As an example, please consider the implementation of the
SwiftPmManifestDecodingStrategy as stated below. If the strategy could decode the given content as
ResolvedPackagesEntity it publishes an instance of
GithubRepository for each package respectively.
It is important to note that packages derived from CocoaPods manifests do not include their author and hence require additional processing before licenses are fetched using the GitHub API. The
CocoaPodsRepositoryProcessor takes care of this requirement and uses the package manager's centralized registry named "CocoaPodsTrunk" to retrieve the missing information of the package.
Step 3: LicenseProcessor — Retrieving Licenses from GitHub:
Finally, given the name and author of a package we have collected sufficient information to retrieve its licenses using the Github API:
Note that network requests in Licenses are made using Aphrodite (Link), a lightweight, generic, and reactive network layer that is built on top of Combine and
NSURLSession. This way, the
LicenseRepositoryProcessor does not need to deal with the raw data that is returned from the Github API but rather uses a simplified model that results from the clear entity- and domain model separation offered by Aphrodite.
Consequently, all the above-mentioned steps are executed by the reducer directly or returned as side effects resulting in additional actions that are fed back into the bloc. Thus, state changes can only happen at a predefined location. Subsequently, please find the handling of the
.fetchLicenses action that corresponds to the third step of the processing pipeline:
As a result, we obtain the enriched list of repositories
[GithubRepository], ready to be exported or shown in the UI.
To export licenses into a machine-readable format, Licenses uses the
CSVRowFactoryto generate the header as well as the body including the
license of the given repositories. Note that the content of each row gets normalized to avoid malformed data:
Finally, each generated row is written to the specified destination:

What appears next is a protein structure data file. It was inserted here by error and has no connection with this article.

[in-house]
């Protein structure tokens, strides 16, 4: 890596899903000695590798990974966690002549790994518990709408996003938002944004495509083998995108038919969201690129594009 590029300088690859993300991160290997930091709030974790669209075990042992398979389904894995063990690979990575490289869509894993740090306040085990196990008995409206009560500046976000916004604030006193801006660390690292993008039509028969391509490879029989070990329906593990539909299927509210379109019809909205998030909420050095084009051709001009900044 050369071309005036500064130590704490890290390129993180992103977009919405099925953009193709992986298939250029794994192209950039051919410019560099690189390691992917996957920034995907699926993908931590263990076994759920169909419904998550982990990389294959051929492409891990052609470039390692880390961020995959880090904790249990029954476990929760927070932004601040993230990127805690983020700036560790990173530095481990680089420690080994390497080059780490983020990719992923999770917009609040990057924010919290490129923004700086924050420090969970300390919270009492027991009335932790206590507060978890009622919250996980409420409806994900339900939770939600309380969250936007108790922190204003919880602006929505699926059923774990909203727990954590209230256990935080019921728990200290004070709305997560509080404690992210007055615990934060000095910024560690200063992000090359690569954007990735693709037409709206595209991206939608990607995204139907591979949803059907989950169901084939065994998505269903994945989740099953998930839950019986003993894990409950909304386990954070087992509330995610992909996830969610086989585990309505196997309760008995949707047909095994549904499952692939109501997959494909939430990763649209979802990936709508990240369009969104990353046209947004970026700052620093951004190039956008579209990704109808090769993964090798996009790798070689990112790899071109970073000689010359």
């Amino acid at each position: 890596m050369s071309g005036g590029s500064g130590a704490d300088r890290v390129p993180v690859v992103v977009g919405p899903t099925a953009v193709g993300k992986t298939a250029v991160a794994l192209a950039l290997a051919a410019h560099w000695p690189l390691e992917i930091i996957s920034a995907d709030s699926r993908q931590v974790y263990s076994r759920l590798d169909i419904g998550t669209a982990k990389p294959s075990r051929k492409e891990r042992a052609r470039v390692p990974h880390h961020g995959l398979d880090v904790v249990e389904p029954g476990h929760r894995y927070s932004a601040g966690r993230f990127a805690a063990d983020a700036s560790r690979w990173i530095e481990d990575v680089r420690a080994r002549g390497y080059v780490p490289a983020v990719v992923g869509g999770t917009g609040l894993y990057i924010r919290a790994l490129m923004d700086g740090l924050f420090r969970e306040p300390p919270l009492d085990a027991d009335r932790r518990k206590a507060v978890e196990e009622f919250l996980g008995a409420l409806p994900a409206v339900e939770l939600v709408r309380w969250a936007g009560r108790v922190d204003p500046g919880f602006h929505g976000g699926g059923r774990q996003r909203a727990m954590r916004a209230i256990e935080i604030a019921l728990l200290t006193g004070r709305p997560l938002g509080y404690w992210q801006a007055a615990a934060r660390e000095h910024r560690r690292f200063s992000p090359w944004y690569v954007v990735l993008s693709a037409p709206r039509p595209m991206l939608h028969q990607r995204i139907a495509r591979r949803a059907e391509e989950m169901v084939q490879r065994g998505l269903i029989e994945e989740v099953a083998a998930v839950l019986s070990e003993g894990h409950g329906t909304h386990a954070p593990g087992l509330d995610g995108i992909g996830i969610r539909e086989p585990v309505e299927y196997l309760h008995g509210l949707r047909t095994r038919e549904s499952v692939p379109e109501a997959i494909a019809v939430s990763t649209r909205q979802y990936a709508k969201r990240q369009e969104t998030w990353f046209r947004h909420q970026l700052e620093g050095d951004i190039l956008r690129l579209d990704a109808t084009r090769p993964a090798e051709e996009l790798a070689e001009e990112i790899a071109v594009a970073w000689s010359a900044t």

Having referred to the processing pipeline and CSV export as the main driver of the app, let’s focus on the UI as well as the challenges that I faced when bringing Licenses to the Mac.
With the introduction of the SwiftUI lifecycle at WWDC 2020, Apple removed the need for an
App-/SceneDelegate and offered a declarative API to specify the entry point of the app. Licenses uses a
When adopting the SwiftUI lifecycle, it was difficult at first to come up with a solution to specify that the application should terminate as soon as the last window was closed. Luckily, Apple provides the
@NSApplicationDelegateAdaptor property wrapper that supports functionality that is not covered by the declarative approach yet. This way, the intended behaviour is specified in an additional
Bloc- and ViewStoreProvider
Within the window group, container views are used to provide the bloc as well as the view store for the window’s content view. Note that the
BlocProvider uses the
@StateObject property wrapper internally to ensure that the lifetime of the bloc is bound to the lifespan of the window. To request a bloc via the
BlocProvider we only need to provide the bloc's initial state as well as its reducer function that is used for handling state changes of the window. Finally, given the bloc, the
ViewStoreProvider establishes the mapping between the view-specific state/actions as well as the domain-specific state/actions using the
WindowContentViewActionMapper respectively. Injecting providers via container views keeps our content views lean and facilitates UI development using SwiftUI previews.
In Licenses the
WindowContentView is made of smaller views that together compose the UI:
Hence, the content view uses the
ViewStore of its parent to derive smaller stores that are dedicated for each child. As an example, the file drop area's store is derived from the parent by limiting its scope to the
fileDropAreaState property. In addition, the
actionMapper establishes the mapping between
File Drop Area
Note that SwiftUI features the
onDrop(of:isTargeted:content) modifier which is well-suited for our needs. In addition to the supported file type, i.e., "public.file-url", we also specify a binding to